There can be no doubt that American troops in Afghanistan have become nothing more than political pawns for the Obama administration. Appearing before the House Armed Services Committee yesterday, General John R. Allen, who commands US forces in Afghanistan, made it clear that there will be no increase in the rate of troop drawdown from Afghanistan before the end of the year — a move that even the New York Times identifies as likely being more political than strategic:
The top allied commander in Afghanistan told Congress on Tuesday that he would not be recommending further American troop reductions until late this year, after the departure of the current “surge” forces and the end of the summer fighting season.
That timetable would defer one of the thorniest military decisions facing President Obama — the pace at which the United States removes its forces from Afghanistan by the end of 2014 — until after the November elections.
If strategic reviews were based on changes in operating conditions (remember the old catchphrase “conditions on the ground”?), then the current situation would rightly call for immediate action. However, since the Obama administration senses that any adjustments in the strategy for Afghanistan now would be a tacit admission that the current strategy has flaws, the craven decision is to delay the review until after the November elections have taken place. It appears that the lives of our troops are a lower priority than winning the election.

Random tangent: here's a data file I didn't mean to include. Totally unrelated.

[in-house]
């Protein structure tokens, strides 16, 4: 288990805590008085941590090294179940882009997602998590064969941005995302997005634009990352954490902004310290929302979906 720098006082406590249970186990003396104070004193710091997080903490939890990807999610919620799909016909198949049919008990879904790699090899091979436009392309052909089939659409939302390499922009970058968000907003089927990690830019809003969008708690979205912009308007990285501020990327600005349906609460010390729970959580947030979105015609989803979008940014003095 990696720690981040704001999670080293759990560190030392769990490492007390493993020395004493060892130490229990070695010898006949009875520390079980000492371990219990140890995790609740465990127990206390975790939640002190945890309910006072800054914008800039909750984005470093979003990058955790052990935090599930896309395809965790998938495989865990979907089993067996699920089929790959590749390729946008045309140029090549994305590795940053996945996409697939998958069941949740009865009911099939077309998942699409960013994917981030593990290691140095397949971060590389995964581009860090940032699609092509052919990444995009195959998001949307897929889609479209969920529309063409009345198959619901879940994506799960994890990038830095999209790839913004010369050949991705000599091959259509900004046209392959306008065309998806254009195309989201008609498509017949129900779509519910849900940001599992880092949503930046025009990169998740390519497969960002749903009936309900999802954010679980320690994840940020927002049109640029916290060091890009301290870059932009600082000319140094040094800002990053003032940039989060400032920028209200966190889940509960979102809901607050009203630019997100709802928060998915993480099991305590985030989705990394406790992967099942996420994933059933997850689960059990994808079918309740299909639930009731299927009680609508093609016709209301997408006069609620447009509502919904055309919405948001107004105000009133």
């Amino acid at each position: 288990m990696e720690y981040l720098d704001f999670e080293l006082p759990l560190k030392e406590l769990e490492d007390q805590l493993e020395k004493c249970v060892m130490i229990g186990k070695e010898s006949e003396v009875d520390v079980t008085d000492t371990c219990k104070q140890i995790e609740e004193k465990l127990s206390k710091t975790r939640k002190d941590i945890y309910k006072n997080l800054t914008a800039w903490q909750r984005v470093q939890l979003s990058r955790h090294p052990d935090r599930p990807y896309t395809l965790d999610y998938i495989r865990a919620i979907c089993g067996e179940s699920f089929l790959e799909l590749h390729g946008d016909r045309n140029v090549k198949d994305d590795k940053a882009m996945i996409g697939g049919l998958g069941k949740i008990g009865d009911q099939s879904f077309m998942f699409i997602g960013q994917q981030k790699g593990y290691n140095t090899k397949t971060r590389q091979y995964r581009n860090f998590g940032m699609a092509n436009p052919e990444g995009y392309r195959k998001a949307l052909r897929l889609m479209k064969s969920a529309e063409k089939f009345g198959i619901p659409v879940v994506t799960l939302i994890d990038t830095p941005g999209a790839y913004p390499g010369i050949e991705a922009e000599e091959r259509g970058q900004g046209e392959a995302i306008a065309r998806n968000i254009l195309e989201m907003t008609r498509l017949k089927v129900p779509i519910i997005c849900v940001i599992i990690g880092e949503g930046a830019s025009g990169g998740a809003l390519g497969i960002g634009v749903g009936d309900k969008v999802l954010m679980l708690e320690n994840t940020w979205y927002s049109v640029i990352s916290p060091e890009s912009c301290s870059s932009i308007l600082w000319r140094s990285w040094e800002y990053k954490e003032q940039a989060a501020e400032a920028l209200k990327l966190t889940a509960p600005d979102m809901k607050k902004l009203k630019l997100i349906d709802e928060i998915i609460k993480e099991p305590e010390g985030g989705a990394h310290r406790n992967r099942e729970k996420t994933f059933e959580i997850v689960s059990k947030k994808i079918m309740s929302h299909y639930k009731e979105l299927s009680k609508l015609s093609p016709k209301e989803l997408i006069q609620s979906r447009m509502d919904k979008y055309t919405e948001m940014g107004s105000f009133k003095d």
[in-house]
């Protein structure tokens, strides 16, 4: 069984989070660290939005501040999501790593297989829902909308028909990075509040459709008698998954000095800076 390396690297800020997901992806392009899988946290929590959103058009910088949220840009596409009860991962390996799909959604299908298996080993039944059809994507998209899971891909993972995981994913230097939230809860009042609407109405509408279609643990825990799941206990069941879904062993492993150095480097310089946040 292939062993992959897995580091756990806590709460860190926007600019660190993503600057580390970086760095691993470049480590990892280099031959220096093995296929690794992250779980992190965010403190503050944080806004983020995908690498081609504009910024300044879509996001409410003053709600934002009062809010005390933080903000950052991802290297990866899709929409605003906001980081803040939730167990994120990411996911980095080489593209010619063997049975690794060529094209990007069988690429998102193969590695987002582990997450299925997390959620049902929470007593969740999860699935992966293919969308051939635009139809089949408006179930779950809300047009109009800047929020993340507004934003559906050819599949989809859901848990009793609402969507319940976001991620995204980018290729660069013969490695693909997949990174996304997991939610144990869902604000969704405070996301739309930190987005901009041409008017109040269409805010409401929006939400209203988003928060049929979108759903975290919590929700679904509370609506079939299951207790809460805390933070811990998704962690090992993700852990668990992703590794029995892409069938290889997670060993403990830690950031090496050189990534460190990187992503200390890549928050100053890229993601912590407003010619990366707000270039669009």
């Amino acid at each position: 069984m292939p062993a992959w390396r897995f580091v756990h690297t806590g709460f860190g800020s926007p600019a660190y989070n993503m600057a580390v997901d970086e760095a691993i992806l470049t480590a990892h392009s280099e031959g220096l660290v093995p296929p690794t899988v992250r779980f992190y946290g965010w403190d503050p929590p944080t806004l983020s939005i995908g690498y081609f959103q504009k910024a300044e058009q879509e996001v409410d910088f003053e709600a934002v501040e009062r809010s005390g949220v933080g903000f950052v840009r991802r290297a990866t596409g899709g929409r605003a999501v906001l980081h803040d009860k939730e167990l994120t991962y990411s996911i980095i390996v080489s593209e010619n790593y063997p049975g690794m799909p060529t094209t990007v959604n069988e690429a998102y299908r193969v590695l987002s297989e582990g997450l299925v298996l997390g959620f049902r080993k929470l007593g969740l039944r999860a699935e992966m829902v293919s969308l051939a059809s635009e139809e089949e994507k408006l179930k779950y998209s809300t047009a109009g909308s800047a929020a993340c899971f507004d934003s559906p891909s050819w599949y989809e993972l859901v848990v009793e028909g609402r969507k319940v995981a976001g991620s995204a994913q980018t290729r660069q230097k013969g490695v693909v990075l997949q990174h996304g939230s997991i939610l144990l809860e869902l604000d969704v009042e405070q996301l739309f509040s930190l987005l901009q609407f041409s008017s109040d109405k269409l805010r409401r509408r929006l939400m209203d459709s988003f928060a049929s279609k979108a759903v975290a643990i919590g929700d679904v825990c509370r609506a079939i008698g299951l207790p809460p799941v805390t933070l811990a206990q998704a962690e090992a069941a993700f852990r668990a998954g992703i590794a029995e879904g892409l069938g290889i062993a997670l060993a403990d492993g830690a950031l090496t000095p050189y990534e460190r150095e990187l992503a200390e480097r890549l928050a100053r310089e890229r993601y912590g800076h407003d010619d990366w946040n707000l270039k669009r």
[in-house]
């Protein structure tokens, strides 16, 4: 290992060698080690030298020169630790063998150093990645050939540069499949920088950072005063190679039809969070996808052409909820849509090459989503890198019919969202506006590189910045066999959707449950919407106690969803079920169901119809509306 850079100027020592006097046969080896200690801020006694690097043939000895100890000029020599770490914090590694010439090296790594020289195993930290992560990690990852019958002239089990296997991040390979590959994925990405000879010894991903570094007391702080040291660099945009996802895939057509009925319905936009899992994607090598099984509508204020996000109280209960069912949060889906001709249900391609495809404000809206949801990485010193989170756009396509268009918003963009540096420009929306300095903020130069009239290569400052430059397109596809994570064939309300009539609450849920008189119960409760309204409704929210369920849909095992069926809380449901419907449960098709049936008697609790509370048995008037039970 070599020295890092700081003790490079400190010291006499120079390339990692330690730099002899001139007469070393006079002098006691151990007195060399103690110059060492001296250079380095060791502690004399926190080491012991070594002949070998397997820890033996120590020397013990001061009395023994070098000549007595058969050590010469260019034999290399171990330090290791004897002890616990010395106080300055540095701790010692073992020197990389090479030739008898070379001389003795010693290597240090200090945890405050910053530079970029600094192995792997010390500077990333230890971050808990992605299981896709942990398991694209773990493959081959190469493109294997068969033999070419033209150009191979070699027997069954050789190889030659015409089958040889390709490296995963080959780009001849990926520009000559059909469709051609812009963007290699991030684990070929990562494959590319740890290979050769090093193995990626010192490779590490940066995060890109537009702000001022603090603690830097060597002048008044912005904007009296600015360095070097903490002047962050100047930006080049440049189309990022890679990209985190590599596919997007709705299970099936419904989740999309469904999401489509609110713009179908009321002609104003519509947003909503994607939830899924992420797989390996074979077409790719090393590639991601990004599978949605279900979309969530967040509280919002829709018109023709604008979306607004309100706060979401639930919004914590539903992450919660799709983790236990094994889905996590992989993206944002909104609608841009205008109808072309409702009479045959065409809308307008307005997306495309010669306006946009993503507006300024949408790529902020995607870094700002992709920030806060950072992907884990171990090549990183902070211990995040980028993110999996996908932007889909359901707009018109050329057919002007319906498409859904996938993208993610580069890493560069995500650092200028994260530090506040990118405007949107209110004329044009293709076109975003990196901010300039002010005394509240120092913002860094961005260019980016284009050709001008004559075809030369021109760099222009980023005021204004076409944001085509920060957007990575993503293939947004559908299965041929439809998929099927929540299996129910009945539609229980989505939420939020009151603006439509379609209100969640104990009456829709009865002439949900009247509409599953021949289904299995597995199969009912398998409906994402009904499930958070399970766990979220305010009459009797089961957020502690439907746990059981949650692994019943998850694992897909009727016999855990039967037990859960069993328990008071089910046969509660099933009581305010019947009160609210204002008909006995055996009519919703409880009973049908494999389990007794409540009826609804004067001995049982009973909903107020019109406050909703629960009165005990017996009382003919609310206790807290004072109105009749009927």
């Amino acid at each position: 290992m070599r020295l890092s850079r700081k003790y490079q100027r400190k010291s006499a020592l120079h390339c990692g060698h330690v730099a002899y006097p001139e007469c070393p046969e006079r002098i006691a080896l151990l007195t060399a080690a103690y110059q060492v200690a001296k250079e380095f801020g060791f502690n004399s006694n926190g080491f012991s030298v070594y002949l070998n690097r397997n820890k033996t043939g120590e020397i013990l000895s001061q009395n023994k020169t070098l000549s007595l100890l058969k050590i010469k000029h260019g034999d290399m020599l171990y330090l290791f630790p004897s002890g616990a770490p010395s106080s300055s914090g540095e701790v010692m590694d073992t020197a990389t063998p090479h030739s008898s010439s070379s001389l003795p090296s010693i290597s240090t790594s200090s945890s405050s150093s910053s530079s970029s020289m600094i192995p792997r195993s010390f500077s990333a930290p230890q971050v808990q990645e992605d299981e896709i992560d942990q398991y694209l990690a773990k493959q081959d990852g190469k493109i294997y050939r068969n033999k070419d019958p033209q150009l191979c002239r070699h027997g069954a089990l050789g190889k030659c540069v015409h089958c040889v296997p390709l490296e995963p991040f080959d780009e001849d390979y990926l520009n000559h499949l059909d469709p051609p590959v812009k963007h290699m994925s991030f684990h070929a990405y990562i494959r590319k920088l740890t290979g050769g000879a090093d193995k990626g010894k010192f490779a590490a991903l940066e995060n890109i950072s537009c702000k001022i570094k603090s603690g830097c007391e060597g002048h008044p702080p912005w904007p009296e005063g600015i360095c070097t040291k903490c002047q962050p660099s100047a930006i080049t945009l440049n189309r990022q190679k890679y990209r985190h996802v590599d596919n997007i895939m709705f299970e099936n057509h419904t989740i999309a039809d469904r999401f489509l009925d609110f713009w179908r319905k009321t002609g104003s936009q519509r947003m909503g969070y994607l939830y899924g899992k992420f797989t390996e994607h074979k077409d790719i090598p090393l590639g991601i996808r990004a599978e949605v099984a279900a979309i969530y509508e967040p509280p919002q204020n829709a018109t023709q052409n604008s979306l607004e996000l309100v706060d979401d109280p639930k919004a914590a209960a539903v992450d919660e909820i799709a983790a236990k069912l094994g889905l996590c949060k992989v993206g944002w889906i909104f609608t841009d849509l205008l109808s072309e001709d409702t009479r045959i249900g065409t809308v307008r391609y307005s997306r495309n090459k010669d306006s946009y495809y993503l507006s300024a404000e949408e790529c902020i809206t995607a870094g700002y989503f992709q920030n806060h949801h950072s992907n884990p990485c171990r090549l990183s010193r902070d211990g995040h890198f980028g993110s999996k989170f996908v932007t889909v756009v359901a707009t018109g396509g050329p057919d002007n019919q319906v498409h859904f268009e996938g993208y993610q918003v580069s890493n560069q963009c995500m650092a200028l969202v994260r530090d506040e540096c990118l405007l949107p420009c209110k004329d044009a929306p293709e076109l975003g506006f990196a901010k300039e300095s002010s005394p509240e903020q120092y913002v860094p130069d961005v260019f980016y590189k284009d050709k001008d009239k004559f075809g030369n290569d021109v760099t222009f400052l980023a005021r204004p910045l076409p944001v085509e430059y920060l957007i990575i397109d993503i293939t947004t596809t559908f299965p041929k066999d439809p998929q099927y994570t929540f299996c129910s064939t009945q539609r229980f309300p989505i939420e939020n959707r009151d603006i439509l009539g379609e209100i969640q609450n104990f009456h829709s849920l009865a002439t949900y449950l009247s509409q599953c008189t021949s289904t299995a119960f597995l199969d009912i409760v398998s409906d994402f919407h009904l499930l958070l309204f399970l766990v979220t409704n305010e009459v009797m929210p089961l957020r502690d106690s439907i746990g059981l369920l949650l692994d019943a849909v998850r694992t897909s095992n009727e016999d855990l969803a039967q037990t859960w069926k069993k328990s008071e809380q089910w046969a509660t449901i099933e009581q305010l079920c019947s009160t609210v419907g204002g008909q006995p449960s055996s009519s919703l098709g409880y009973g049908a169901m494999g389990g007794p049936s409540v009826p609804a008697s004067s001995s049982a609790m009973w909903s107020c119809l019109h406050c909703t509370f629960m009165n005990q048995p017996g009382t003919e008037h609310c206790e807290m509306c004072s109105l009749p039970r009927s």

That no real progress is being made in terms of reducing violence in Afghanistan was made crystal clear by the valiant truth-telling from Lt. Col. Daniel Davis. In addition, despite attempts to retroactively classify a key report on the ongoing cultural clash between US and Afghan forces, fratricide appears to be on a path of increasing frequency, as well.
In a Defense Department release coinciding with Allen’s testimony, we have more denial of the cultural clash:
Recent incidents have been deplorable, but they will not stand in the way of accomplishing goals in Afghanistan, the International Security Assistance Force commander said here.
Marine Corps Gen. John R. Allen also said the incidents do not represent the actions of the vast majority of U.S. military personnel who have served in Afghanistan.
Three incidents have been lumped together, the general said: desecration of corpses, the accidental burning of Qurans and the murder of 16 Afghans in Kandahar province. “It’s important to understand that while tragic, these few incidents do not represent who we are,” Allen said during an interview. “The Afghan people know that, the Afghan government knows that, and more importantly, the Afghan national security forces know who we are.”
Allen emphasized that U.S. and Afghan forces have been working together for years, and many Afghans and Americans have close working relationships. Read more